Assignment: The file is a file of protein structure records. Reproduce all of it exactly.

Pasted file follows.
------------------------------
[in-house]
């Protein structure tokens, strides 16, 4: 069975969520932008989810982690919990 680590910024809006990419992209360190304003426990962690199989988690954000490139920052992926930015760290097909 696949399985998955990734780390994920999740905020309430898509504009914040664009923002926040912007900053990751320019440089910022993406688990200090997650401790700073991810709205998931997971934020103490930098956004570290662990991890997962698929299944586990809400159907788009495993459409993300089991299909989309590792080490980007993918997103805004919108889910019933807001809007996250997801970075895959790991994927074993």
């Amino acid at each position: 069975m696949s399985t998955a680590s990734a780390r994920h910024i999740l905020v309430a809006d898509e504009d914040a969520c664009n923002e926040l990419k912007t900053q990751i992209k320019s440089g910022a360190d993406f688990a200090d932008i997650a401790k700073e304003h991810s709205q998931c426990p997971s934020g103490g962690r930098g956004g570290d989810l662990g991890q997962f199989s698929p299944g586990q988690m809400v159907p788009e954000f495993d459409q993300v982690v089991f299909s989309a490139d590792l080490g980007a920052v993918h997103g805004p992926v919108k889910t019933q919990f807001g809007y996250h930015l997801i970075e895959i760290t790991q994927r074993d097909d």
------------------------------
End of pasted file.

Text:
[in-house]
């Protein structure tokens, strides 16, 4: 069975969520932008989810982690919990 680590910024809006990419992209360190304003426990962690199989988690954000490139920052992926930015760290097909 696949399985998955990734780390994920999740905020309430898509504009914040664009923002926040912007900053990751320019440089910022993406688990200090997650401790700073991810709205998931997971934020103490930098956004570290662990991890997962698929299944586990809400159907788009495993459409993300089991299909989309590792080490980007993918997103805004919108889910019933807001809007996250997801970075895959790991994927074993």
């Amino acid at each position: 069975m696949s399985t998955a680590s990734a780390r994920h910024i999740l905020v309430a809006d898509e504009d914040a969520c664009n923002e926040l990419k912007t900053q990751i992209k320019s440089g910022a360190d993406f688990a200090d932008i997650a401790k700073e304003h991810s709205q998931c426990p997971s934020g103490g962690r930098g956004g570290d989810l662990g991890q997962f199989s698929p299944g586990q988690m809400v159907p788009e954000f495993d459409q993300v982690v089991f299909s989309a490139d590792l080490g980007a920052v993918h997103g805004p992926v919108k889910t019933q919990f807001g809007y996250h930015l997801i970075e895959i760290t790991q994927r074993d097909d």